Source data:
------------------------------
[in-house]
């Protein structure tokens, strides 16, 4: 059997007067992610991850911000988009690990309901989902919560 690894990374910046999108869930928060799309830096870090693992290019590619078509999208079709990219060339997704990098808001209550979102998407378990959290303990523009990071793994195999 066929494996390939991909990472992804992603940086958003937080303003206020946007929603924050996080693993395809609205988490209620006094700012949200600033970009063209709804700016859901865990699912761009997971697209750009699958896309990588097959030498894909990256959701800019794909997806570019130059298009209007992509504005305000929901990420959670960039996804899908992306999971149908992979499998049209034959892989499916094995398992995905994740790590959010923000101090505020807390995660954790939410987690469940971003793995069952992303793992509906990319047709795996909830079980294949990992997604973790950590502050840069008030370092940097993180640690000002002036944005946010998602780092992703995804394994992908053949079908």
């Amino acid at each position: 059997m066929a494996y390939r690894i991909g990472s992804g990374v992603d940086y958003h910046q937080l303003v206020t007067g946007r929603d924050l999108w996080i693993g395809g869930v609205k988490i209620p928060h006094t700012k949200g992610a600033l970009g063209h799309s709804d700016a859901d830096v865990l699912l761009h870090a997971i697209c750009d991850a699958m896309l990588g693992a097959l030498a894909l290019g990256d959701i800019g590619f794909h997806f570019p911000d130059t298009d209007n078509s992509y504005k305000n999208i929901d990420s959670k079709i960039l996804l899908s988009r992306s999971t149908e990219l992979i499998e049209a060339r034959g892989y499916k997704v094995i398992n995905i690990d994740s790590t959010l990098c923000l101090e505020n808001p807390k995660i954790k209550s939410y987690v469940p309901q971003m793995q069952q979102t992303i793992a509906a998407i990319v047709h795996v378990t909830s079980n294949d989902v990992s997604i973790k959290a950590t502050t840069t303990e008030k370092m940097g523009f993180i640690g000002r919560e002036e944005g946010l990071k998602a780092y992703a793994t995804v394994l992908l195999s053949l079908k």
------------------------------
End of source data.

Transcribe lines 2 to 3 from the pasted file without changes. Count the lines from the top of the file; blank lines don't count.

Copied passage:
């Protein structure tokens, strides 16, 4: 059997007067992610991850911000988009690990309901989902919560 690894990374910046999108869930928060799309830096870090693992290019590619078509999208079709990219060339997704990098808001209550979102998407378990959290303990523009990071793994195999 066929494996390939991909990472992804992603940086958003937080303003206020946007929603924050996080693993395809609205988490209620006094700012949200600033970009063209709804700016859901865990699912761009997971697209750009699958896309990588097959030498894909990256959701800019794909997806570019130059298009209007992509504005305000929901990420959670960039996804899908992306999971149908992979499998049209034959892989499916094995398992995905994740790590959010923000101090505020807390995660954790939410987690469940971003793995069952992303793992509906990319047709795996909830079980294949990992997604973790950590502050840069008030370092940097993180640690000002002036944005946010998602780092992703995804394994992908053949079908």
């Amino acid at each position: 059997m066929a494996y390939r690894i991909g990472s992804g990374v992603d940086y958003h910046q937080l303003v206020t007067g946007r929603d924050l999108w996080i693993g395809g869930v609205k988490i209620p928060h006094t700012k949200g992610a600033l970009g063209h799309s709804d700016a859901d830096v865990l699912l761009h870090a997971i697209c750009d991850a699958m896309l990588g693992a097959l030498a894909l290019g990256d959701i800019g590619f794909h997806f570019p911000d130059t298009d209007n078509s992509y504005k305000n999208i929901d990420s959670k079709i960039l996804l899908s988009r992306s999971t149908e990219l992979i499998e049209a060339r034959g892989y499916k997704v094995i398992n995905i690990d994740s790590t959010l990098c923000l101090e505020n808001p807390k995660i954790k209550s939410y987690v469940p309901q971003m793995q069952q979102t992303i793992a509906a998407i990319v047709h795996v378990t909830s079980n294949d989902v990992s997604i973790k959290a950590t502050t840069t303990e008030k370092m940097g523009f993180i640690g000002r919560e002036e944005g946010l990071k998602a780092y992703a793994t995804v394994l992908l195999s053949l079908k």